With Hillary Clinton’s campaign for the 2016 Democratic nomination for President now in shambles, Corporate America seems all of a sudden on the hunt for a viable pro-“Corporate America” alternative.
Bloomberg, Corporate America’s leading financial media empire, just produced an interesting study documenting that since California Governor Jerry Brown took office in January 2011, California’s 63 publicly traded companies in the Standard & Poor’s 500 Index produced the highest total returns of any of America’s five most populous states. With Hillary in freefall, Brown’s star is rising.
If you follow the money in campaign contributions as compiled by OpenSecrets, Hillary Clinton has been Corporate America’s favorite candidate for President.
Despite Barack Obama winning the 2008 Democratic primary and going on to be elected President, he only raised $6.8 million from his top 10 public companies and their Wall Street investment banks and lawyers. John McCain, after winning the Republican primary and losing the Presidential election, only raised $2.5 million from his Corporate America top 10. But Hillary Clinton raised over $5 million from her Corporate America top 10 in a losing primary effort. Had she won the primary and the Presidential election, Corporate America would have ponied up multiple millions in more cash for Hillary.
But just like 2008, the campaign machine is already breaking. The once inevitable candidate may look dicey to Corporate America. Last week Fox News’s lead headline was, “Hillary Clinton in Trouble, Again: Are we Watching a Cheap Spy Movie or a Presidential Campaign?”
Looking for a Hillary alternative, Bloomberg documented that California companies in the S&P 500 booked returns for appreciation and dividends over the last four years of 134 percent. The number two state was Florida with an 82 percent return. Supposedly pro-business and energy-friendly Texas was third with only a 52 percent gain.
Governor Jerry Brown, in his State of the State address on January 24, credited California with overtaking Brazil, Russia, and Italy as the world’s seventh-largest economy. But my analysis for Breitbart of the factors that drove California’s GDP growth was substantially due to the importation of impoverished foreign immigrants, driving the state’s highest annual population growth rate in nearly a decade, according to the state’s finance department.
Corporate America was fully in agreement when Governor Brown told Bloomberg News on January 16, 2015, “It’s the diversity of the California business environment, from movies to the Internet to agriculture–the incredible array of businesses that make up the state.” Brown added, “All this gives security and keeps California very much in the forefront of investment, change, cultural adaptation and leadership.”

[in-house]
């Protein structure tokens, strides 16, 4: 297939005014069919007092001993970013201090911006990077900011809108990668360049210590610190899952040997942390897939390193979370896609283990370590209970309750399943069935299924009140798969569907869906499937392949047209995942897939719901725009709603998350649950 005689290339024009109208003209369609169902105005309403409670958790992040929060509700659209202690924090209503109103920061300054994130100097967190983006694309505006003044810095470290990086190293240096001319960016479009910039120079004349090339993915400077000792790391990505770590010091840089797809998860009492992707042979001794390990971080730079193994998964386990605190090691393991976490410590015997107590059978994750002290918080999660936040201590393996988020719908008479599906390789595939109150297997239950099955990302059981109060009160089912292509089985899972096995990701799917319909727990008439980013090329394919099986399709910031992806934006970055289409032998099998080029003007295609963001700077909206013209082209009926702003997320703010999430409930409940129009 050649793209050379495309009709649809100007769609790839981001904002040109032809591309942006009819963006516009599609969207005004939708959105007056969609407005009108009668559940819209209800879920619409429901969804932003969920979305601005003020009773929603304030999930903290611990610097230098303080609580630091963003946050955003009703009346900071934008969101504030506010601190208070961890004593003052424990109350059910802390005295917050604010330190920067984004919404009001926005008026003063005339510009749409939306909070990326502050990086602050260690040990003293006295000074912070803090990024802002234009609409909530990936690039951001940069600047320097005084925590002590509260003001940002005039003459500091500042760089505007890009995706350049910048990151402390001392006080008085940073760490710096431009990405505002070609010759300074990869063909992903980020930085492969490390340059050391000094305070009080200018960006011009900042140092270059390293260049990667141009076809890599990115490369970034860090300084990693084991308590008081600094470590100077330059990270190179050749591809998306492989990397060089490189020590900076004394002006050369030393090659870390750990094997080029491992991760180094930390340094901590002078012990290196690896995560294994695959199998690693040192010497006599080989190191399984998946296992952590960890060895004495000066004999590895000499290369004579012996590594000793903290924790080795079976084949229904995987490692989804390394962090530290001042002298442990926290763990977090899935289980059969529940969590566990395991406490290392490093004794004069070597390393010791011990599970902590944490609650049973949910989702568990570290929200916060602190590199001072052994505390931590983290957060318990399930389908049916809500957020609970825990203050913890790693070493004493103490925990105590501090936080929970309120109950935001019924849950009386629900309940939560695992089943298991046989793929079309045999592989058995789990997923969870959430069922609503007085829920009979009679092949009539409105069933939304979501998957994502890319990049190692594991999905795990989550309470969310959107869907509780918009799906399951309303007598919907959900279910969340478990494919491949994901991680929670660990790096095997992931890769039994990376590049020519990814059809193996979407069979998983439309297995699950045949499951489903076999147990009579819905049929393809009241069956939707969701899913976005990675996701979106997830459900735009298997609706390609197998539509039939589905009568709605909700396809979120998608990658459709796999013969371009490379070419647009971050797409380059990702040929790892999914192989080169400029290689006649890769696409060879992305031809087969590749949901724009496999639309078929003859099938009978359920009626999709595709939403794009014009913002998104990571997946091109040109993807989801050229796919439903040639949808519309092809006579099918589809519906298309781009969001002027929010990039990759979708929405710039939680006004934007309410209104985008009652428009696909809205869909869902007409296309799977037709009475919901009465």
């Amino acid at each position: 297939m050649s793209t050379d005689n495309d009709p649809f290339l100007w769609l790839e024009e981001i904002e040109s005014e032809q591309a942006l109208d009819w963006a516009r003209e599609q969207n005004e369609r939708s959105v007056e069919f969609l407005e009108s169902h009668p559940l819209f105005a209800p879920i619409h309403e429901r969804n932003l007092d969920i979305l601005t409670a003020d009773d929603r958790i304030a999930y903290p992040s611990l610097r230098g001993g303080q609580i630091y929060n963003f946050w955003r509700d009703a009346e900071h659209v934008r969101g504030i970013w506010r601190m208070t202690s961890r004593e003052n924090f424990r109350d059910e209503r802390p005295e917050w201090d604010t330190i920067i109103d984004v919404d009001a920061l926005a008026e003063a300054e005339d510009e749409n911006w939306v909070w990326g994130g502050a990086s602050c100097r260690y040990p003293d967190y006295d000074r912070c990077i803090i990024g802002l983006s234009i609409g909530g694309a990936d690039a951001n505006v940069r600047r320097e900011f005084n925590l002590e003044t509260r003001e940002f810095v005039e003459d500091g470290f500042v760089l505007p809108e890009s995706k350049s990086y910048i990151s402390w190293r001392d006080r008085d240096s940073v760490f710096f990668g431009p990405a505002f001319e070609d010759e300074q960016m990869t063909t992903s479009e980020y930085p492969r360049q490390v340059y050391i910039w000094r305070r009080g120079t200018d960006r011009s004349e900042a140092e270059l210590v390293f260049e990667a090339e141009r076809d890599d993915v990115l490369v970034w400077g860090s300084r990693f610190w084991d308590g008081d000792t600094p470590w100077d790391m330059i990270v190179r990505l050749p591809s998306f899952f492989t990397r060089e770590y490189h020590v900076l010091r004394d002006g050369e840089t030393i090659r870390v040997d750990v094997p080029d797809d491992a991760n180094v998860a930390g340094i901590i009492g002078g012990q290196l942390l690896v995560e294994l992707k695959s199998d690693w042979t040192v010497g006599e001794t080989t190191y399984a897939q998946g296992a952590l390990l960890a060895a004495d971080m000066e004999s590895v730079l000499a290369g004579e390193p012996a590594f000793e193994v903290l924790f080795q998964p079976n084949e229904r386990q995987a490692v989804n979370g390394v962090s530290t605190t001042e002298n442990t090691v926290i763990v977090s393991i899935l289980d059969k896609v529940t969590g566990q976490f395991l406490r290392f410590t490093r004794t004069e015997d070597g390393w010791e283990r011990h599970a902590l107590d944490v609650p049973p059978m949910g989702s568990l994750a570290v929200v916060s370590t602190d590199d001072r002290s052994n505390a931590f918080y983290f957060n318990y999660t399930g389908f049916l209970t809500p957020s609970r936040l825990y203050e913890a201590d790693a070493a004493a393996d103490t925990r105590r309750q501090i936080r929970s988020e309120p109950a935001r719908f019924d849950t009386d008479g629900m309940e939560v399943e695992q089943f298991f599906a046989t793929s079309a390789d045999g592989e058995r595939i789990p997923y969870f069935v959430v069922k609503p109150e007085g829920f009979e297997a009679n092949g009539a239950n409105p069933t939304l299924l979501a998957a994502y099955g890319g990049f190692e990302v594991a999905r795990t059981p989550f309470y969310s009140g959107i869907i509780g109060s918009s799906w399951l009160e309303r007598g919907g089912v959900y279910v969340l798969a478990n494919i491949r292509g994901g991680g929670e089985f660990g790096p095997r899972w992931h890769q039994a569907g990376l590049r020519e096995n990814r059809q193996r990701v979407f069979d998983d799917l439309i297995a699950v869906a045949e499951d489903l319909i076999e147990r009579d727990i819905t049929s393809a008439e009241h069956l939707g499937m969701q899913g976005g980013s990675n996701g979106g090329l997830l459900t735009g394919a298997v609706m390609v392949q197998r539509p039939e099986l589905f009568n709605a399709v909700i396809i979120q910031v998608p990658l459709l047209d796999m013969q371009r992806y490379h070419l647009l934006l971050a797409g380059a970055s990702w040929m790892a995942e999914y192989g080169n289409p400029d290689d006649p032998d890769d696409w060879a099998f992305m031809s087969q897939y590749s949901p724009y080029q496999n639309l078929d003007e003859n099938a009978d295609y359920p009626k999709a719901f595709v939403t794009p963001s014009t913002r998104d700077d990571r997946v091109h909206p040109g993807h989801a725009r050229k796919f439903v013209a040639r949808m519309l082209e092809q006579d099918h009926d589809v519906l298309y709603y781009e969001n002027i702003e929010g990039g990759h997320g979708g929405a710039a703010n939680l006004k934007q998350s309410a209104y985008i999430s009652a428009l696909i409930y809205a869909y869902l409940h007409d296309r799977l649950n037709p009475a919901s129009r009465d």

In stark contrast to Corporate America, the vast majority of main-street type businesses find California one of the worst states to do business. California’s tax structure is the third worst for business in the U.S., according to the Tax Foundation. Forbes ranks California’s regulatory environment the eighth most burdensome and its business costs structure the fifth highest among the 50 states.
California companies not only outperformed the S&P 500 Index by 23 percent over the last four years, they were uniquely number one for several industries: healthcare had a 267 percent gain; consumer staples were up 302 percent return, specialty pharmaceuticals booked a 235 percent return, and biotech spiked up 333 percent. Even in energy companies, California led the nation with a 30 percent gain over the period.
California may have the highest state taxes and regulations, but Corporate America has the financial capability to be able to out-source the type of labor intensive domestic manufacturing operations that get pounded by those taxes and regulations.
Bloomberg recently highlighted that, according to a U.S. Senate investigation, Apple booked worldwide pretax profit in 2009, 2010, and 2011 of $65 billion, but only paid $5.3 billion in federal taxes due to off-shore shelters. Despite the 39.1 percent top federal tax rate, Apple’s “true U.S. tax rate” was only 8.2%. Another top Corporate America tax dodger headquartered in California was Google with a 2.4% foreign tax rate.
Corporate America is all about the numbers that work for Corporate America. If Hillary Clinton’s candidacy is beginning to fade, Bloomberg just lit-up Jerry Brown as possibly Corporate America’s new favorite candidate for President.